Epson Home Cinema 700 Projector Review

This is an in-depth review of the Epson Home Cinema 700, a 720p resolution home entertainment projector. It has just been posted, and will be further proofed and a few additional images will be added.

In the image below, of the Home Cinema 700, the lens door is closed (right side).

Epson Home Cinema 700 Projector Highlights

  • Ease of use
  • A home entertainment projector, rather than a home theater projector
  • Designed as a very bright projector suitable for family rooms and bonus rooms. This projector not really designed for a dedicated home theater, and the enthusiast
  • Can double as a viable, entry-level widescreen projector for business (and has a speaker built in)
  • Limited zoom lens range, limits placement flexibility
  • Two year warranty – with overnight replacement – a great warranty
  • Limited color controls – only the most basic grayscale calibration possible (a single adjustment for each of R,G,B, instead of the usual separate gain and offset adjustments for each color)
  • Can be ceiling mounted, or set on a table top, but is small enough/ light enough to take it with you, or move from room to room

Epson Home Cinema 700 Projector - Overview

Let’s start by defining what type of person is most likely to purchase and enjoy the Epson Home Cinema 700 projector. It certainly isn’t a typical home theater projector. Because the Home Cinema 700 is atypical of most projectors, this will be a long overview.

The Home Cinema 700 is a home entertainment projector, rather than the more widely accepted definition of home theater projector. Before I get into that concept, the Home Cinema 700 is virtually identical to the Epson Powerlite W6, their similarly priced, and least expensive widescreen business projector. That’s why its native resolution is 16:10 (1280×800) rather than the usual 16:9 (1280×720). The HC700 (and the W6) are WXGA, just slightly more vertical pixels to match up with today’s widescreen laptops and PCs. That makes it particularly viable for dual usage, what we call a “crossover” projector.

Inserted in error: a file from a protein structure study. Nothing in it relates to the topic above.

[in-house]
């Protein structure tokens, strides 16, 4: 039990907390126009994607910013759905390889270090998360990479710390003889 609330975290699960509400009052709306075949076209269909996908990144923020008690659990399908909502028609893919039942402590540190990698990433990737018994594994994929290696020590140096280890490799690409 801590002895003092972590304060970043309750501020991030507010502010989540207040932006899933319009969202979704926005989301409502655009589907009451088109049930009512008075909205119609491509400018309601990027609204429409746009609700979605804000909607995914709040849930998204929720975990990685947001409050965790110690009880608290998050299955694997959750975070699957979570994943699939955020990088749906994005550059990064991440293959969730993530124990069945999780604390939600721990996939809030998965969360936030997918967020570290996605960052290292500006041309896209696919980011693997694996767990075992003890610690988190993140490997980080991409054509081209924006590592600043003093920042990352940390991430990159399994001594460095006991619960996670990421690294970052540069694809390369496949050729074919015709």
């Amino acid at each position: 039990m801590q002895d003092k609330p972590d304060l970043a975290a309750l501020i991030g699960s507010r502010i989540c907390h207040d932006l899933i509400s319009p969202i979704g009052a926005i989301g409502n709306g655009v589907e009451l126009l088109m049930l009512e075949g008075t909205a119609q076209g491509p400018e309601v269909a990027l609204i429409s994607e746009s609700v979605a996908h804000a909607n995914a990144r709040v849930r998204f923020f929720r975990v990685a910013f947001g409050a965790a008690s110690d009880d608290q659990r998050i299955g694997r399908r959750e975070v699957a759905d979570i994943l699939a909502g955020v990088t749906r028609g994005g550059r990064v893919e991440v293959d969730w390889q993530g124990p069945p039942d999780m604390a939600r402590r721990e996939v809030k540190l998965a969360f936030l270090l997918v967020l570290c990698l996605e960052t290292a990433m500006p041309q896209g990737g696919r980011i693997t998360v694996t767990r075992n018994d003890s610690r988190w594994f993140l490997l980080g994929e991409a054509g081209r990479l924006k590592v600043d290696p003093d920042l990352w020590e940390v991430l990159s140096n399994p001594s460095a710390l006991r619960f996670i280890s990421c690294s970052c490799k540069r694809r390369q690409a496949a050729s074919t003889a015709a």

Click to enlarge.  So close. To make things interesting, if you plan to use this unit as a business projector, check out Mike Rollet’s simultaneous review of the Epson W6, which acts as a business projector. Thus, two reviews of essentially the same projector, but one with a business/education use slant, and then this review, focused on home use. Can you tell which is which by looking? (Only by the model number listing on the top, and a couple of changes in the menus!)

Click Image to Enlarge

Consider this, that Epson now has two low cost 720p (or WXGA) projectors in their line-up. Each is targeted at a different type of user. The Home Cinema 700 is aimed at the casual user. I’m referring to someone who just wants a nice projector capable of projecting onto a large screen, or working on screens of all sizes in rooms that do not have full lighting control, and that person isn’t an enthusiast – hobbyist. While the overall picture quality is pretty good, those really into picture quality performance will not be seriously considering the Home Cinema 700. Most users who buy an HC700, I suspect, will place the Epson projector in a family room type environment, or perhaps a kids bonus room, not a dedicated home theater with dark walls, and full lighting control.